The weak economy and tight credit conditions, coupled with severe job losses and the resulting decline in state government revenues, will translate into significant weakness for the construction industry through 2010, leading the Portland Cement Association (PCA) to again adjust its cement consumption forecast.
The latest PCA forecast of cement, concrete, and construction predicts a 12.8 percent decline in cement consumption in 2008, followed by 11.9 percent and 2.1 percent declines in 2009 and 2010, respectively.
The PCA report cites the continued drop in residential starts and the erosion of the strong fundamentals supporting nonresidential construction as major factors leading to reduced cement consumption. The weak economy also has affected the public construction sector.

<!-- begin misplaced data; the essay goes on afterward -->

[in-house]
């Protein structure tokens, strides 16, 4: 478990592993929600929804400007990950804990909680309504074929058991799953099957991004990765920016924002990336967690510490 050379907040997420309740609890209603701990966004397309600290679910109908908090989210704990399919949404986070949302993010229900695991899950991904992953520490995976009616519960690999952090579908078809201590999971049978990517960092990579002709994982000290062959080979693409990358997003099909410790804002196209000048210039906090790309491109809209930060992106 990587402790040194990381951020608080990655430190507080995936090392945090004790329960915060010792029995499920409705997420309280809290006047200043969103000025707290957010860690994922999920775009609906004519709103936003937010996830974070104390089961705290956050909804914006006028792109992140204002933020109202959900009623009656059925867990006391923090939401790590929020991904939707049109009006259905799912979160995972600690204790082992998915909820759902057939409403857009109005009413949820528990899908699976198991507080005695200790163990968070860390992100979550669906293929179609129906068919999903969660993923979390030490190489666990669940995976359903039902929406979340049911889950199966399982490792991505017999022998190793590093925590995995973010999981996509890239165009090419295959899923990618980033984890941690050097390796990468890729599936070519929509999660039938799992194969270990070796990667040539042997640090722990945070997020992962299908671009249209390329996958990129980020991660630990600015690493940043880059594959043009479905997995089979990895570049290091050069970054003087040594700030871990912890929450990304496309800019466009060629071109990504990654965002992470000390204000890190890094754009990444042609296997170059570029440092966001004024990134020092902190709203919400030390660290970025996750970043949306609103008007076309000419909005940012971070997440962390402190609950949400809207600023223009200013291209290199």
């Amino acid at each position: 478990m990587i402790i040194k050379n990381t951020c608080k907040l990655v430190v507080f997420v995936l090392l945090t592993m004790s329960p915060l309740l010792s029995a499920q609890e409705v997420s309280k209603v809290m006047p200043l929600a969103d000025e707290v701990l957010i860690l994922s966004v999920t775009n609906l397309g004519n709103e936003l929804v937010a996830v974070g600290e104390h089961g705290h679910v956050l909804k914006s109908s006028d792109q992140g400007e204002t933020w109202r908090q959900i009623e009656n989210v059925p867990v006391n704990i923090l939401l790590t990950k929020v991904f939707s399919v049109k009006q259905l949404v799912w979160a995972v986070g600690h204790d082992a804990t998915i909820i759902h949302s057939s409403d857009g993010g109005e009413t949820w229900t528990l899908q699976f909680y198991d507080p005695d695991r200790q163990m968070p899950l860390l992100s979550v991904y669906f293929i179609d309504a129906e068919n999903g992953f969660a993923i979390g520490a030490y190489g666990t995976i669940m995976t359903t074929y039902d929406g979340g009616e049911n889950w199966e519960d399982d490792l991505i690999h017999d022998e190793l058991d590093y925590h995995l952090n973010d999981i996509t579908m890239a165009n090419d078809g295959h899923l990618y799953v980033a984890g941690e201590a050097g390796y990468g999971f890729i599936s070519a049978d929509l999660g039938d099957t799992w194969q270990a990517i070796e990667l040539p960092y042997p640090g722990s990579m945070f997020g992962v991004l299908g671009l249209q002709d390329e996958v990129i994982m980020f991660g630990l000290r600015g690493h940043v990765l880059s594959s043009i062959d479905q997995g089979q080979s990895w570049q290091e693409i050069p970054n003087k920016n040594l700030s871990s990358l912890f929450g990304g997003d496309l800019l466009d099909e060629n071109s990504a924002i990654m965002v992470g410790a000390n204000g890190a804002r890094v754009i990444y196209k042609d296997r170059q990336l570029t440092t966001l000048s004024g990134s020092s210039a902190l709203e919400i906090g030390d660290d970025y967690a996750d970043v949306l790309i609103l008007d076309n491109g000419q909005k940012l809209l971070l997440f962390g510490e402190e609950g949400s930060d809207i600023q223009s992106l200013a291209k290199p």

“Several economic factors are negatively influencing the construction industry,” Edward Sullivan, PCA chief economist said. “High energy prices, the sub-prime crisis, the melt-down of our financial markets, inflation, job losses and tight lending standards are combining to create weak economic conditions and the emergence of huge state deficits. Public construction accounts for nearly half of all the total cement consumption in the U.S., and states in poor fiscal condition will need to cut back on this spending.”
PCA expects cement consumption in residential to decline 31.7 percent in 2008 and 16.9 percent in 2009, but a rebound of the market in the second half of 2010 will lead to a 12.1 percent increase in consumption in that year. Consumption in the nonresidential sector is expected to decline 22.2 percent in 2009 and the public sector will see 6.6 percent declines in 2009 and 2010.
“The nonresidential construction market typically takes 18 months from the onset of better economic conditions to rebound,” Sullivan said. “With weak consumer spending, this sector will be especially hit hard in retail construction.”
PCA predicts a recovery to begin in 2011 with a 10.3 percent increase compared to 2010 consumption and a return to near-record consumption levels by 2013.